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The Abbey is now the important Cultural Center of l’Ouest, the cultural center of western France and a very important piece of medieval archeology. Execute a wide range of activities; Details are available at the Abbey or at the Tourist Office.

Cluny Abbey in Burgundy

Founded in 910, the Benedictine Abbey of Cluny quickly became the most powerful force in Christendom after the papacy. In the 11th century, there were 3,000 such Benedictine institutions, all feeding the main abbey.

The Cluny Abbey Church, begun in 1088 and completed in 1130, was understandably vast, with the tallest arches built during the Romanesque era. Today the remains show how great and glorious this institution was before its destruction during the French Revolution.

Visitors to the biggest tourist attraction in the Saone Valley see the huge south transept with its two chapels and octagonal vault, the Bourbon Chapel with sculpted heads and the bell tower. Enter the Museum of Art and Archeology in the 15th-century Episcopal Palace to rent a small computer that shows you what the abbey looked like in certain places. Hop on the Tour des Fromates (‘Cheese Tower’) to see a virtual reality screen that projects the ancient buildings on a live camera showing the street below.

Fontenay Abbey in Burgundy

The UNESCO World Heritage Site of Fontenay Abbey, near the small town of Montbard in Burgundy, is the place where you can see a complete intact Cistercian monastery. Fontenay is isolated, a typical place for Cistercians at this time trying to escape the wealth and worldly power of Cluny. Saint Bernard, having founded Citeaux, 23 km (14 miles) south of Dijon and Clairvaux on the river Aube, founded Fontenay in 1118. By the time he died in 1153, he had seen 167 Cistercian monasteries founded; By the end of the 13th century, there were 700.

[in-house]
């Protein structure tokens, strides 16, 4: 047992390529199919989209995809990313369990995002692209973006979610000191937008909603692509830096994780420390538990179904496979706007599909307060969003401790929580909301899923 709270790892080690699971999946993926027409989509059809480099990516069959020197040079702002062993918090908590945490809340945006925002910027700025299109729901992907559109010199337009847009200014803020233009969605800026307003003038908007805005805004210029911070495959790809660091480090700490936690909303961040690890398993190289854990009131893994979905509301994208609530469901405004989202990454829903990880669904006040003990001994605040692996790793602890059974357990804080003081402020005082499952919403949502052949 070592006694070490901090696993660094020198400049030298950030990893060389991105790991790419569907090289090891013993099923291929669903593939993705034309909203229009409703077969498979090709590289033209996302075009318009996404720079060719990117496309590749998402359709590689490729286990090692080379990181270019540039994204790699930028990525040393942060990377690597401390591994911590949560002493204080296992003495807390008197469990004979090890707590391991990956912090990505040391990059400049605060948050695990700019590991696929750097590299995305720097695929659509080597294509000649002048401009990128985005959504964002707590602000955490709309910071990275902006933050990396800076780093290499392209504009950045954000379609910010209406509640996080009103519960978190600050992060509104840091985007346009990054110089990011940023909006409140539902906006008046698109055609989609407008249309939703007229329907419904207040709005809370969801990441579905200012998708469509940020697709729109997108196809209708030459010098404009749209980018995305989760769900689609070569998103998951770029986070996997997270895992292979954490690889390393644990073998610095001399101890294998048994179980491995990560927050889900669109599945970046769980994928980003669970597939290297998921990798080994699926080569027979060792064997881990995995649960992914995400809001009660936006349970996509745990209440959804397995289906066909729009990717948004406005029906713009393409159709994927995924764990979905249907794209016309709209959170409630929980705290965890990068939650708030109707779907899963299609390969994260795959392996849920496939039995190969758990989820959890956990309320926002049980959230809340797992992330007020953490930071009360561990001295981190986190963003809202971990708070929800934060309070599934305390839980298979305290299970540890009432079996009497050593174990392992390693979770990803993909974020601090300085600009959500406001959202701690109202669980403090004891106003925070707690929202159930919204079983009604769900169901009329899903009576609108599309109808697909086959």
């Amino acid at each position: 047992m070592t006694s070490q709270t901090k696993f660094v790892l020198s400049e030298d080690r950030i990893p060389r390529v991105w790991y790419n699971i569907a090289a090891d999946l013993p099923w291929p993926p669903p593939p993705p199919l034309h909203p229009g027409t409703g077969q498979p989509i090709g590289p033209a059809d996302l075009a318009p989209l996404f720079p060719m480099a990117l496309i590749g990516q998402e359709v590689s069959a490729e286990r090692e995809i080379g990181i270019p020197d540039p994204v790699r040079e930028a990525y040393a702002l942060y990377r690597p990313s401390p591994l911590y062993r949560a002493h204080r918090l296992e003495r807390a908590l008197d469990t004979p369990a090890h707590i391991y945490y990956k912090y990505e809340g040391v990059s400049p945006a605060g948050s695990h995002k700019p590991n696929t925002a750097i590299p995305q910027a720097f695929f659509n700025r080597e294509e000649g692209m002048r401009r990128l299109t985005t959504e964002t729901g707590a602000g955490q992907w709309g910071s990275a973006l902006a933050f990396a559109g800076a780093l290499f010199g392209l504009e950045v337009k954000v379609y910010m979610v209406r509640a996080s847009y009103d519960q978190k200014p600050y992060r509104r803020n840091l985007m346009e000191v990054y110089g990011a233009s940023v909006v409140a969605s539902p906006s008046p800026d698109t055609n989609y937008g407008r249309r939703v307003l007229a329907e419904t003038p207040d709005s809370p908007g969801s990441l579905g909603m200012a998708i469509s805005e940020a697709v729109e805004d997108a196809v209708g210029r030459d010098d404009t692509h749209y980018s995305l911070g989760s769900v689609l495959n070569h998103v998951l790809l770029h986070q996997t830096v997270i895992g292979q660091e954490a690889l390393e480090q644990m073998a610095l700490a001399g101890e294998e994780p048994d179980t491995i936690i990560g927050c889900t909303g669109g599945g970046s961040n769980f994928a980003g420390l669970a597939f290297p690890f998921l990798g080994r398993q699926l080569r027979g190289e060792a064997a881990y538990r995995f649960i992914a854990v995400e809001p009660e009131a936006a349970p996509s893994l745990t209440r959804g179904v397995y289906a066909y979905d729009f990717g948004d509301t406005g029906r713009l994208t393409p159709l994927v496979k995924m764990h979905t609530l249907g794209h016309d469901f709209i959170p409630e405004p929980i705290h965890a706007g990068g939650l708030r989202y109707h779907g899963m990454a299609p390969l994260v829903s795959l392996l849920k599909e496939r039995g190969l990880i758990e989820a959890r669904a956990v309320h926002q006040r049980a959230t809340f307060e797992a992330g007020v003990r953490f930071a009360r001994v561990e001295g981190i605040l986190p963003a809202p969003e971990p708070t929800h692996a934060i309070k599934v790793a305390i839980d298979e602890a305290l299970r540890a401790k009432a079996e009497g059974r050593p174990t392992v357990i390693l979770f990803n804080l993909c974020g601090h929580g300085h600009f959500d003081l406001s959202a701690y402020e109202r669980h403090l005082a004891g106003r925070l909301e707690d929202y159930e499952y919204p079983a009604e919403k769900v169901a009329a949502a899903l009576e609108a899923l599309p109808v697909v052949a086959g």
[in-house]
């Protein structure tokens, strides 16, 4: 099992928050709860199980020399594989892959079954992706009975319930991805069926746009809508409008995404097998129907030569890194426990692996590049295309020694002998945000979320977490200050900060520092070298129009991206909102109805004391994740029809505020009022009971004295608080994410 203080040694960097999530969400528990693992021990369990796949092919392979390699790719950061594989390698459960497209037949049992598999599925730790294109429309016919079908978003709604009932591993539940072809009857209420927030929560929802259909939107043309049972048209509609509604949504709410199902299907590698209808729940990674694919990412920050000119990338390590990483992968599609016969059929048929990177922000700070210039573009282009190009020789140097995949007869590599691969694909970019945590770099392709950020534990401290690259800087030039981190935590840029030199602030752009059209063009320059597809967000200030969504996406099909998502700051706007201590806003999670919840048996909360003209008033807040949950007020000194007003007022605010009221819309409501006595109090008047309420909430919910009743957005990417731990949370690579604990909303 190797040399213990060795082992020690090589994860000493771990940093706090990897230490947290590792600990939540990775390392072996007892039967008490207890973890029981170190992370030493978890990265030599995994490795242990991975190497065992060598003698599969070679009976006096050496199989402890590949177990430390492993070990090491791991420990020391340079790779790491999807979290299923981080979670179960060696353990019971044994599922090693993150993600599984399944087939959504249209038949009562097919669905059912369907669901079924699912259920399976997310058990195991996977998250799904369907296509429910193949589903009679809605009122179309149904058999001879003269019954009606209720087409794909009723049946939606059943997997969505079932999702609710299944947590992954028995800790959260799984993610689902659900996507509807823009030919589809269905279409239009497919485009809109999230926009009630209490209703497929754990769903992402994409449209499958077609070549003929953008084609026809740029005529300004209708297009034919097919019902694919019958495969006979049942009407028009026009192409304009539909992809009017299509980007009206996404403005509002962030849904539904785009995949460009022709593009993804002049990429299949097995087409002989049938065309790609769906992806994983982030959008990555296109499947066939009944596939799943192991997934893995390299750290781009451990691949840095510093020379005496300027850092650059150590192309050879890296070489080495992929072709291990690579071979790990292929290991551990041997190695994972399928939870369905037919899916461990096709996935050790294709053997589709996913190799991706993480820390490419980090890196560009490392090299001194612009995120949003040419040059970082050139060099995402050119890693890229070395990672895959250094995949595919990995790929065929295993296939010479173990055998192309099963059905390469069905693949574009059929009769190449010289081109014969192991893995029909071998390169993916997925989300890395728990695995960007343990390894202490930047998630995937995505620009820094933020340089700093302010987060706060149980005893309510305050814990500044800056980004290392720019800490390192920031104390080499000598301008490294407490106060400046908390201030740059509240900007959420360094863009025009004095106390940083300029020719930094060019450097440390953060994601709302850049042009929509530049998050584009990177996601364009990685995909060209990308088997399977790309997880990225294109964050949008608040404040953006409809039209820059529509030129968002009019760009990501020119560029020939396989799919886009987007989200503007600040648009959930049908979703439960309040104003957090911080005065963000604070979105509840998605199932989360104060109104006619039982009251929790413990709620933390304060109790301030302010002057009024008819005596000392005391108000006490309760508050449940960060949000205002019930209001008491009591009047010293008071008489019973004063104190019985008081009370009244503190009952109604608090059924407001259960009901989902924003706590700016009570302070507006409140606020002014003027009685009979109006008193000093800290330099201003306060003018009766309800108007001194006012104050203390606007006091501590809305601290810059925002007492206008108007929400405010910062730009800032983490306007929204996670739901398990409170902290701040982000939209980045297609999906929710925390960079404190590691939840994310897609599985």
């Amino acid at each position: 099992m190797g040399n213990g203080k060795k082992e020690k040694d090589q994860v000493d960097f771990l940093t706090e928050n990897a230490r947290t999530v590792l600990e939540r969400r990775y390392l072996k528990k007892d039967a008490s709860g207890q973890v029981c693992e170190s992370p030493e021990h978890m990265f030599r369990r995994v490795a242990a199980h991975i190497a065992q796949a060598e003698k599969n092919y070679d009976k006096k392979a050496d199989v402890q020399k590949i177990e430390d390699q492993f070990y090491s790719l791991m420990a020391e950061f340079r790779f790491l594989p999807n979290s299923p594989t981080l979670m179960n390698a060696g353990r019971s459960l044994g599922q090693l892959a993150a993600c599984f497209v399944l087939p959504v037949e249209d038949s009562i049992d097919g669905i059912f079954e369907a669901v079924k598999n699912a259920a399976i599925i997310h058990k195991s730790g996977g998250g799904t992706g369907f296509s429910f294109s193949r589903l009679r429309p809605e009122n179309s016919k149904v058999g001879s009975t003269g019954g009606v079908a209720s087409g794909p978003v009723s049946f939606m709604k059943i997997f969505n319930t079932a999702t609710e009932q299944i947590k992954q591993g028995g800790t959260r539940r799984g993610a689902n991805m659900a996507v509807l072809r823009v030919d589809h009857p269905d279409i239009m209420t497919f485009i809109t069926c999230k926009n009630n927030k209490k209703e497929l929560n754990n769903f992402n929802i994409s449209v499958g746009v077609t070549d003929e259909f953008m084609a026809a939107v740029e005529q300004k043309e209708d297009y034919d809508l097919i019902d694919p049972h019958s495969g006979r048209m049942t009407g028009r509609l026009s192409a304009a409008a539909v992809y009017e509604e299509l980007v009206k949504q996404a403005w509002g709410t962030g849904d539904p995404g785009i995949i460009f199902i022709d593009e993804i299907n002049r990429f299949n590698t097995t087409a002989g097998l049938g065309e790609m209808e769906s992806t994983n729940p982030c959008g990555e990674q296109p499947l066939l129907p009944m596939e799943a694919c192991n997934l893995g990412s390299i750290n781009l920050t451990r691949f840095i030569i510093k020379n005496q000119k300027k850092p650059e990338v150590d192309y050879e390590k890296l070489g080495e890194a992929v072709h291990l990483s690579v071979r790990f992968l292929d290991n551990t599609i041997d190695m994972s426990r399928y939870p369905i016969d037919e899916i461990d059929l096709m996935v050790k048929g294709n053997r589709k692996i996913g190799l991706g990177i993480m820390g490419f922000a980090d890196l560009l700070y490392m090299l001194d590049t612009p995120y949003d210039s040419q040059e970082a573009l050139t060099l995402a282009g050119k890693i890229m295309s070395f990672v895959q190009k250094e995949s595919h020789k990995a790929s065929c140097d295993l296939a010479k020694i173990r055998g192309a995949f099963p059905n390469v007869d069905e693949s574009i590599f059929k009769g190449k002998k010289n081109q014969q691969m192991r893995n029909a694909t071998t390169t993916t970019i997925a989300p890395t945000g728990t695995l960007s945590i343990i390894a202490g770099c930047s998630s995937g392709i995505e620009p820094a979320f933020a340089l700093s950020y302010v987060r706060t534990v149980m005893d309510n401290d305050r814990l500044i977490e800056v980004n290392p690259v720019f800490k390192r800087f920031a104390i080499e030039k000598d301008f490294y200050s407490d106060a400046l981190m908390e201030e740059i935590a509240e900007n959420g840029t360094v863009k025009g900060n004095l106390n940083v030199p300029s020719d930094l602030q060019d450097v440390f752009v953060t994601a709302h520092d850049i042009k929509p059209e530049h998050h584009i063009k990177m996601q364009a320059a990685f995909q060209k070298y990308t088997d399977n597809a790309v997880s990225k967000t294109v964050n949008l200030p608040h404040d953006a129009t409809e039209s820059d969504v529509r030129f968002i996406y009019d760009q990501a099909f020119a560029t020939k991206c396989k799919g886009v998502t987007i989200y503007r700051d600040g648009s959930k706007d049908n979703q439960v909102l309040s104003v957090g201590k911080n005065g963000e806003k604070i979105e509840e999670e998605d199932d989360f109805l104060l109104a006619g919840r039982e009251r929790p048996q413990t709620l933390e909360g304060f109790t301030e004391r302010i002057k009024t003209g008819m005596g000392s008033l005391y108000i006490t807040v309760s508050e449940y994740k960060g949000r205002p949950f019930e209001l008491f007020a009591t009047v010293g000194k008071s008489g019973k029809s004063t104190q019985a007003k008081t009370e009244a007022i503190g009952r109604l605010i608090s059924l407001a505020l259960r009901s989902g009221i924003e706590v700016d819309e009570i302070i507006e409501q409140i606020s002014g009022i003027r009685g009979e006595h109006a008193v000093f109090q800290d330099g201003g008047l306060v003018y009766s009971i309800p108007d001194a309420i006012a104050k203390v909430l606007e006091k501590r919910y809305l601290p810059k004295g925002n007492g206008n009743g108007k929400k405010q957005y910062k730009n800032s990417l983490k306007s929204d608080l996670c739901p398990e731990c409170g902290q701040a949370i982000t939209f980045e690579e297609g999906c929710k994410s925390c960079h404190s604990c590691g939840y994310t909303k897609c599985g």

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Fontenay is great. You can walk through the abbey church, the cloisters, admire the irrigation and hydraulics of the water mill, see the bedroom, the chapter room, the monk’s room, the kitchen and the refectory, as well as the forge, the infirmary and the medicinal gardens.

Vézelay in Burgundy

Standing high on a hill, you reach the Abbey of Vézelay, officially the Basilica Ste-Madeleine, through steep winding streets that lead from the main square and the ramparts of this fortified town. The approach does not prepare you for the site of the Abbey, once it was the meeting point of thousands of pilgrims on one of the great pilgrimage routes of Northern Europe. Built between 1096 and 1104 and restored after a fire in 1120, the great Romanesque church is a masterpiece of simplicity and power.

There are extraordinary sculptures above the central door where the pilgrims gathered. Christ is in the middle; the apostles surround him, and below are the converts and pagans, a smorgasbord of giants, pygmies, and dog-headed figures.

Within the glorious space lies before you. It is breathtakingly impressive. If you are lucky enough to visit the summer solstice, you will see the sun enter through the southern windows creating 9 pools of light that lead to the altar.